The Morning After: The Effect of the Network Call for Bush

By the weekend following the election of 2000, two possible frames were available to the press covering developments in Florida. In the first, Gore had won the popular vote and the outcome in the electoral college was uncertain. In the second, Bush was ahead in the vote in the state that would determine the results in the electoral college and, as such, the presumed victor until Gore proved otherwise.

When Is Presidential Behavior Public and When Is It Private?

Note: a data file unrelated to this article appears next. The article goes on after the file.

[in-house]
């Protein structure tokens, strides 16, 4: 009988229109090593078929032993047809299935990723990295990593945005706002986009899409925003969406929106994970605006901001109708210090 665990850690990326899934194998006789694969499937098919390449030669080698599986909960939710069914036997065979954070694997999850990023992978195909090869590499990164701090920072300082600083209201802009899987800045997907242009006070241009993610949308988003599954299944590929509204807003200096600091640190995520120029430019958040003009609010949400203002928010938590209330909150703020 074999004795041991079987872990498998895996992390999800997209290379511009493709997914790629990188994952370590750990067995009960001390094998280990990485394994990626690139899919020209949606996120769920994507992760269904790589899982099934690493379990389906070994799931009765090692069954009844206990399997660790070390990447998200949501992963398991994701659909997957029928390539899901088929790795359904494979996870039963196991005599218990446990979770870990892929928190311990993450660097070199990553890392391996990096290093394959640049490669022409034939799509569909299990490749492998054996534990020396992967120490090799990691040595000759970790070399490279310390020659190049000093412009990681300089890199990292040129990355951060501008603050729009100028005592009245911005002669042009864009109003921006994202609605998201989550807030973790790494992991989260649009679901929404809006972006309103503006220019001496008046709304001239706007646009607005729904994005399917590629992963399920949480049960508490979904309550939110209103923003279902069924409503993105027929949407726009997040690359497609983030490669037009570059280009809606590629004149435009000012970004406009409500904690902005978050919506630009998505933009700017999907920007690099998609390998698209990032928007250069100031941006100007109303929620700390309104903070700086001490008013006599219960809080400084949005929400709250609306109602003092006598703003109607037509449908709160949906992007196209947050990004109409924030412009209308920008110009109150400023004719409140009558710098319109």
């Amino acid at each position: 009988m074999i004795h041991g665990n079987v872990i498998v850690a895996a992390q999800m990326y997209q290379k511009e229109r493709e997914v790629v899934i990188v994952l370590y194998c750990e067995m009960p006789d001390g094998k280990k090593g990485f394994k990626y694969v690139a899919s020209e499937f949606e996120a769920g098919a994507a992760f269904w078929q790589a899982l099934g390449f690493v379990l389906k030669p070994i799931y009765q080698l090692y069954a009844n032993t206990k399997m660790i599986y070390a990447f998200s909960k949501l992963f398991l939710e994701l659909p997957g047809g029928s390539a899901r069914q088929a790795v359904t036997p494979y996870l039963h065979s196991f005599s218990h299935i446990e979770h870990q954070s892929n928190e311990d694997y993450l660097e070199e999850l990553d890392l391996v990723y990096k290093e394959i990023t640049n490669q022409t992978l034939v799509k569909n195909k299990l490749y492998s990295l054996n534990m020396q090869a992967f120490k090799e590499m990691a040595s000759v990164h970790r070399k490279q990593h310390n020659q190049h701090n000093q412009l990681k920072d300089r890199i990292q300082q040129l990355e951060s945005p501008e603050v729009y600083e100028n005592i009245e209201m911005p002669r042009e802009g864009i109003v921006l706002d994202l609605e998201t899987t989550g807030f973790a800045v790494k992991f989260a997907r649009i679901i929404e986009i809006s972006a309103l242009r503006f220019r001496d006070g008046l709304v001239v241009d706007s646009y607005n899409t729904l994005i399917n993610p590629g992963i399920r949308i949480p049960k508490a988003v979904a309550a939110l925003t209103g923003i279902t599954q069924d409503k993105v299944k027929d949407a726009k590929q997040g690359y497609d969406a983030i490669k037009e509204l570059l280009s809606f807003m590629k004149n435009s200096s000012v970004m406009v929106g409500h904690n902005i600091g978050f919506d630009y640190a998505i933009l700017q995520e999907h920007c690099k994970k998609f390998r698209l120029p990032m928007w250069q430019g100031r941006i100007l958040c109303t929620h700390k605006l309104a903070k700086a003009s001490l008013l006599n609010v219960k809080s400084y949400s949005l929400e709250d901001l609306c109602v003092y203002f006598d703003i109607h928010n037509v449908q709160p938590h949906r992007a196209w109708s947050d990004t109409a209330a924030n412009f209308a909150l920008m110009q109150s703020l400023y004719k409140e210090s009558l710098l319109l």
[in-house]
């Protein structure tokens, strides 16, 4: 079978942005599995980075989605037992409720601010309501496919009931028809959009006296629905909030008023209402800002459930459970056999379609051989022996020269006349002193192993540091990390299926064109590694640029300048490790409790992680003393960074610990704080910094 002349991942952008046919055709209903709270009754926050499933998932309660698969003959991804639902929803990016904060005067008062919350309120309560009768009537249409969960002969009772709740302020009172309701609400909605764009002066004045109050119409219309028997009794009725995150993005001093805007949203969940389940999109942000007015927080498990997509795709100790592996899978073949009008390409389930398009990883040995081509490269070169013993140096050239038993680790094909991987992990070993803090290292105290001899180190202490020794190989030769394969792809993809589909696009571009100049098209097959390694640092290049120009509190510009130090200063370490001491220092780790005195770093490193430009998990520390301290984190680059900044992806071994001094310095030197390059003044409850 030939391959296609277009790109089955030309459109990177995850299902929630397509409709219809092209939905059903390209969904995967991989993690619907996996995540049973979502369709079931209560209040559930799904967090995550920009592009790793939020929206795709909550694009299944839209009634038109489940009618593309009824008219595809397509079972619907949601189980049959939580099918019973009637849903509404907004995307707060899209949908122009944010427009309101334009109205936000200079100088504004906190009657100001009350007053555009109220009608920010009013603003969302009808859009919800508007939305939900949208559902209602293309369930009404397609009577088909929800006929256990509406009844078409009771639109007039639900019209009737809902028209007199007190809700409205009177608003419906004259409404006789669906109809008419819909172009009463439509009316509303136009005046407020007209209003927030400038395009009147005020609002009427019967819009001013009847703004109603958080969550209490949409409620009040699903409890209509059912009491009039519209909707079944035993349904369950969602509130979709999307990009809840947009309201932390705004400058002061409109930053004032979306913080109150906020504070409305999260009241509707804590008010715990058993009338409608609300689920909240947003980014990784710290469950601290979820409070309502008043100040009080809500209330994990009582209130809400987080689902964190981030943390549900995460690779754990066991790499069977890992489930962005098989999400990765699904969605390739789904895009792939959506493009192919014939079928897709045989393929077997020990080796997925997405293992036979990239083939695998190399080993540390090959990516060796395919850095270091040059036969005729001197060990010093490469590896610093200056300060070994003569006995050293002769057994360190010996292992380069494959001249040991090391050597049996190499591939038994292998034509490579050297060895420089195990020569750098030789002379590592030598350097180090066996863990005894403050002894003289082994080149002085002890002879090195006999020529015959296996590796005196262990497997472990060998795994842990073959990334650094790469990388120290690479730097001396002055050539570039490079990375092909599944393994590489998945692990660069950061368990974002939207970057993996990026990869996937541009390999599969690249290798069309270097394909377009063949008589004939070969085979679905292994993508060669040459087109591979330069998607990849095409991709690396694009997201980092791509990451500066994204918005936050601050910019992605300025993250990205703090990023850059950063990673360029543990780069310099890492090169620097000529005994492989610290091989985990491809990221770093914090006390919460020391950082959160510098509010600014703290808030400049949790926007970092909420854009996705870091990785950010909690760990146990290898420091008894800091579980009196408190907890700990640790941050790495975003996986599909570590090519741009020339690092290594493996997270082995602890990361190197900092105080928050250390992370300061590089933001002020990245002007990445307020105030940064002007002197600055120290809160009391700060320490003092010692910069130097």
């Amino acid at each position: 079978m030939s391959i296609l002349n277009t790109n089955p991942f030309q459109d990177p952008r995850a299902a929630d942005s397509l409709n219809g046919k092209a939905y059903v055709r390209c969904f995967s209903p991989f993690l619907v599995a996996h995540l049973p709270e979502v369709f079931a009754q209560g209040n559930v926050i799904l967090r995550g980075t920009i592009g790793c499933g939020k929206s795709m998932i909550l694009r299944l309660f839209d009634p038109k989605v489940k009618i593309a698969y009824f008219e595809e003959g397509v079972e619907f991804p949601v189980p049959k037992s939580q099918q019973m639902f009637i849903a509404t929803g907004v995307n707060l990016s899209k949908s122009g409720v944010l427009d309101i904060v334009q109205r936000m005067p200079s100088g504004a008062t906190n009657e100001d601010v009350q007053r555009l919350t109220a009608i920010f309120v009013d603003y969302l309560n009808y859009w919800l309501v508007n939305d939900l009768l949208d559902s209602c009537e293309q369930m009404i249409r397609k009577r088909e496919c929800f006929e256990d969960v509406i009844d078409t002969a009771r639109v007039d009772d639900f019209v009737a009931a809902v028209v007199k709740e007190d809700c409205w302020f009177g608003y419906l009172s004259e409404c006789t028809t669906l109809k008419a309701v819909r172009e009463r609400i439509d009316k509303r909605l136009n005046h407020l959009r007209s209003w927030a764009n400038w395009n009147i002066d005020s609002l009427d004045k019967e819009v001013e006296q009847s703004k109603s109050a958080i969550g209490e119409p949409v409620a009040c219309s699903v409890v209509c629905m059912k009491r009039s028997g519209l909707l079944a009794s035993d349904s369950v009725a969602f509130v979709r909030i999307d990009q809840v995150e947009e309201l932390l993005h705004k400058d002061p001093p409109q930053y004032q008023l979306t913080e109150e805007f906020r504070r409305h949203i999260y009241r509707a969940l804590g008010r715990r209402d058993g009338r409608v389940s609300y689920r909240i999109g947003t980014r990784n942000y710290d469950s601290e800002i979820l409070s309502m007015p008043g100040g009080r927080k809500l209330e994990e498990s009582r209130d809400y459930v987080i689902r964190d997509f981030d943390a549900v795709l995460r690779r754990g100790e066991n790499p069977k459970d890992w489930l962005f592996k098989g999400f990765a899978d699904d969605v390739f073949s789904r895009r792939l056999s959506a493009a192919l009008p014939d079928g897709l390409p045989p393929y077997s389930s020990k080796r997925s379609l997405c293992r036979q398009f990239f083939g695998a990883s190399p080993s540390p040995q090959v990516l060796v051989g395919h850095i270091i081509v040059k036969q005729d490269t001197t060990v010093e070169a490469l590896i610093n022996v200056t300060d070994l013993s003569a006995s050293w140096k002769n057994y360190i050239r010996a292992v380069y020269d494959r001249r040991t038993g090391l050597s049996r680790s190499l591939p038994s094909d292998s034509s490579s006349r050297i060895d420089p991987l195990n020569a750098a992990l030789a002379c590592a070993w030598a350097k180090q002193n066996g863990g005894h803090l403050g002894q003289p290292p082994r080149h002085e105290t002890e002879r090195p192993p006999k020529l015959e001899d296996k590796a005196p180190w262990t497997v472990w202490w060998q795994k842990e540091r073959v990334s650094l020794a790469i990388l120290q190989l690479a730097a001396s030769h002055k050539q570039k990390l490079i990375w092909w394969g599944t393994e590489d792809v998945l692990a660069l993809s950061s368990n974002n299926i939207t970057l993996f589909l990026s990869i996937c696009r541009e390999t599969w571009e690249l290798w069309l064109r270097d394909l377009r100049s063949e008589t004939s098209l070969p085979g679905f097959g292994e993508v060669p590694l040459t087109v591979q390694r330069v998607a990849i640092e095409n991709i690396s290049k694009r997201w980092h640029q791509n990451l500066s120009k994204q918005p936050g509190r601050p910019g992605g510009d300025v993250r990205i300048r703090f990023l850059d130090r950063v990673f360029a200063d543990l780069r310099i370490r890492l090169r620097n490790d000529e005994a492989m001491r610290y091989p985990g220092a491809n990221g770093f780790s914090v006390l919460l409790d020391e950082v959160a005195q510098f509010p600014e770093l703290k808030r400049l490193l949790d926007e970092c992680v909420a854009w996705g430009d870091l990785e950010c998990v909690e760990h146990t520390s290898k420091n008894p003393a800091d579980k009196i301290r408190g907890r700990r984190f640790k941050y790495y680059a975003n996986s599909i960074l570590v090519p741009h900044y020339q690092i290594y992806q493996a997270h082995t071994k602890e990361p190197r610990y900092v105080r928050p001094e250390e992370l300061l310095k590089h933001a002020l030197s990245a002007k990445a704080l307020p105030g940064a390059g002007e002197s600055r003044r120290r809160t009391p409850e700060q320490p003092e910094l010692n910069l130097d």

Where pundits predicted that the allegations would undercut public confidence in his presidency, the opposite seemed to be the case. Bill Clinton’s approval ratings stayed above 60 percent through May. When a reporter questioned whether it was healthy for the public to feel that presidents’ personal lives are not relevant, Clinton declined to answer the question.